Washing your face should be a gentle, enjoyable, and very mild process.
There’s just no need for extreme temperatures, harsh scrubbing, popping, picking, pulling, and furiously abusing your skin. No need to scald with excessively hot or shock with icy cold water. No need for that scrubby brush or mechanical exfoliator and never a need for chemical filled face wipes.
We hear so many people ask questions about the products they’re using in an attempt to understand the ingredients and the primary and secondary reactions with their skin. But we almost never hear questions about the “how” of it all.
Here’s what you need to know.
1. Only Use Your Hands
There’s no better way to wash your face than with your fingertips. Your fingertips have tiny ridges that actually remove old skin cells, leaving you with softer skin each time you wash.
Gently massage your cleanser into your skin with your fingers. In addition to cleansing, you will be giving yourself a facial massage, relaxing and lightly toning the muscles, improving circulation, and gently exfoliating. Your cleanser will be moved appropriately deep into your skin.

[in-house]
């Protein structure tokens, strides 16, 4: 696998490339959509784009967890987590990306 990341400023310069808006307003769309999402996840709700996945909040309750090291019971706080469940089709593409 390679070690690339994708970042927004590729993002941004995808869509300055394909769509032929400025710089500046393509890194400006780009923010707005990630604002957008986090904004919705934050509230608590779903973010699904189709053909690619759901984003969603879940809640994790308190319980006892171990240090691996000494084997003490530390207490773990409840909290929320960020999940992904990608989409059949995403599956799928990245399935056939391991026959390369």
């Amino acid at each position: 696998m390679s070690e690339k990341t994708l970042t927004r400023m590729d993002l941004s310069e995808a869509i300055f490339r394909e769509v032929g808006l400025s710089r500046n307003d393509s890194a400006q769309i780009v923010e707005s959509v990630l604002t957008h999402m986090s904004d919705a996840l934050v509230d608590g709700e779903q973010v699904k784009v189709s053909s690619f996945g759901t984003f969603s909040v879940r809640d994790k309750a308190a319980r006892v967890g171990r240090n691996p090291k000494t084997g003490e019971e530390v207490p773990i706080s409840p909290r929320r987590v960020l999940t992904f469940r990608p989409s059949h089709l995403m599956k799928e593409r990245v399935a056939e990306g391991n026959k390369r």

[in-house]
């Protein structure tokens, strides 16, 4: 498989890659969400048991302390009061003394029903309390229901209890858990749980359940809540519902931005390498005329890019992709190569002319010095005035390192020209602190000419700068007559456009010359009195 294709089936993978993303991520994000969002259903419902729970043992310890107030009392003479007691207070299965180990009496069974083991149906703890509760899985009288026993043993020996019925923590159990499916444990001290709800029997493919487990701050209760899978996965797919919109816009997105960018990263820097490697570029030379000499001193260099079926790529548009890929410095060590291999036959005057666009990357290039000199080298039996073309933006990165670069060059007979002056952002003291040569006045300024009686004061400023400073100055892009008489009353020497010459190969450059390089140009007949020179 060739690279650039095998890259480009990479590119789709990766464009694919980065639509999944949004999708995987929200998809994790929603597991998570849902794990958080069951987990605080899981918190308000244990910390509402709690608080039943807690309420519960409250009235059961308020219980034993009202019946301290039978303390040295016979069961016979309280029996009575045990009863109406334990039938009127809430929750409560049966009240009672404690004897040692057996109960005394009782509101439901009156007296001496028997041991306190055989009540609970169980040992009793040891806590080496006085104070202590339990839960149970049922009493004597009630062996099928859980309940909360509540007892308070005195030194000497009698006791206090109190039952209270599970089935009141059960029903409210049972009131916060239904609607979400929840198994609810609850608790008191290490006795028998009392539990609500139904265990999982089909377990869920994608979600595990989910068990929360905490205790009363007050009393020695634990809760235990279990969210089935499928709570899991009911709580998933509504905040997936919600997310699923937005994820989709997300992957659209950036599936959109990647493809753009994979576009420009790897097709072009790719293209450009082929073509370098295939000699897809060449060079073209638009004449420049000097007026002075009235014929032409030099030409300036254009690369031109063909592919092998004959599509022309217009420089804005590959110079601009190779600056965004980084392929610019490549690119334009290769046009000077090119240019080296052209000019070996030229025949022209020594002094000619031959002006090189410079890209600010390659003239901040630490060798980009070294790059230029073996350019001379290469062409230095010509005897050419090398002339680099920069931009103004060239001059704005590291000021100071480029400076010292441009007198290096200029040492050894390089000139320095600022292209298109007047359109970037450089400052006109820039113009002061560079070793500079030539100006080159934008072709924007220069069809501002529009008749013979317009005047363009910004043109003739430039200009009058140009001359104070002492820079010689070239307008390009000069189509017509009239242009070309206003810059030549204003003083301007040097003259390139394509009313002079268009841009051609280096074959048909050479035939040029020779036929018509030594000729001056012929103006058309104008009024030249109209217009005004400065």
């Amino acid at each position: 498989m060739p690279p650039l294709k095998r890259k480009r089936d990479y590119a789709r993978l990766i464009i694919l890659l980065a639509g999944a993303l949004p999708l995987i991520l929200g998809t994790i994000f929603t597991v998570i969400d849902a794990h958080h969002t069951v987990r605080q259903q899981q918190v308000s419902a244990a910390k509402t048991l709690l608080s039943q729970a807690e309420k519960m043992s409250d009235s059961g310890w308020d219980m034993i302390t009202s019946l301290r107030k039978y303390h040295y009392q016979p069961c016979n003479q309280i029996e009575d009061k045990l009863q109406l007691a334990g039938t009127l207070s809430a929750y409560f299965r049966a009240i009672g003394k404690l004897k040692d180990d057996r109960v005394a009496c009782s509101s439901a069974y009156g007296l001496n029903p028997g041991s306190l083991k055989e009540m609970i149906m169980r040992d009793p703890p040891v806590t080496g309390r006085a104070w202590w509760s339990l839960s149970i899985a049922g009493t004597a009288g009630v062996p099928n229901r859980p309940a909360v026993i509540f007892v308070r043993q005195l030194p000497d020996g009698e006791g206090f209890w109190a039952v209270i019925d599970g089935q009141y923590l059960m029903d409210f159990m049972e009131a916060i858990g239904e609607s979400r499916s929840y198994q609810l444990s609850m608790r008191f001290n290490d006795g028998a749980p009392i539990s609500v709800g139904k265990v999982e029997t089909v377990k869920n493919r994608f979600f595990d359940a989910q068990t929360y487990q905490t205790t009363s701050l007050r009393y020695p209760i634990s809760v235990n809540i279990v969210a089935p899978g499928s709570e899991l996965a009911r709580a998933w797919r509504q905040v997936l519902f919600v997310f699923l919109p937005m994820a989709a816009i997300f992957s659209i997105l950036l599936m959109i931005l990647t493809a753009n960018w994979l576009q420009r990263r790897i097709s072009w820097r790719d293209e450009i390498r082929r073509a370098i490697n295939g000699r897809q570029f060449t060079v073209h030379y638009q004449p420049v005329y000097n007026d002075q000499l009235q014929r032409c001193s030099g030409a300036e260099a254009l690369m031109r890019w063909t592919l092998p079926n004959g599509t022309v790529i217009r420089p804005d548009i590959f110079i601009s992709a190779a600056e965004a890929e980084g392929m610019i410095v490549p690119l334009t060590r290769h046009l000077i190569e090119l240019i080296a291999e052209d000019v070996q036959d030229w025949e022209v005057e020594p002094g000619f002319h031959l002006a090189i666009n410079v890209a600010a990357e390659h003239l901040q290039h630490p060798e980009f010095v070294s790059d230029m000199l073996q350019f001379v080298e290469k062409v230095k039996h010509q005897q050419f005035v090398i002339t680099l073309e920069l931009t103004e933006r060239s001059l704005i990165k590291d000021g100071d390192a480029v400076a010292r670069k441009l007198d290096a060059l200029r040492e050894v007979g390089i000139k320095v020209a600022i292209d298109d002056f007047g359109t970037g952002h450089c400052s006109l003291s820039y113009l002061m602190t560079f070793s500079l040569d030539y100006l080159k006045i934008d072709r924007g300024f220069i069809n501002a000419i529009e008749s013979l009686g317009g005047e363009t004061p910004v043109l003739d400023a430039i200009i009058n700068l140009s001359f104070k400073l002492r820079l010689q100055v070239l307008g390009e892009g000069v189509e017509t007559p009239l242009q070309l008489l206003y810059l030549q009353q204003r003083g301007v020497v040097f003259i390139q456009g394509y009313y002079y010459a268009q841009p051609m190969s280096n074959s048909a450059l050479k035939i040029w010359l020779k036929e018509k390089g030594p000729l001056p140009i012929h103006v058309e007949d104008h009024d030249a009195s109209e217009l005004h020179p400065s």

2. Temperature Matters
Washing your face thoroughly does not mean scalding it with hot water. It also doesn’t mean using cold water to shock your pores into submission. Kim always talks about "Goldilocks water," which means that it’s not too hot, not too cold—just right. Now, this isn’t just because warm water feels nice, although this is also true. Hot water will scald the skin, stripping it of its natural oils, which may eventually lead to an overproduction of sebum and breakouts. If the water is too cold, your pores will close up and the residual makeup or debris on your skin will get trapped inside, again causing your skin to flare up. Warm water keeps the pores open enough for the bacteria from the day to escape, lets your products penetrate properly, and leaves you with calmer skin.
3. Take it Easy with the Washcloth
After you're done washing your face, you're likely to reach for the washcloth nearby to dry off. That's not inherently bad. The trouble happens when you start to rub and scrub at your skin. Once you've rinsed your face, use a very soft, clean towel to gently dab and pat your face dry. You don't need to go overboard here; you can even leave some of the moisture on your face. Just pat it enough to be comfortable and let the rest of it sink in. Your skin will thank you.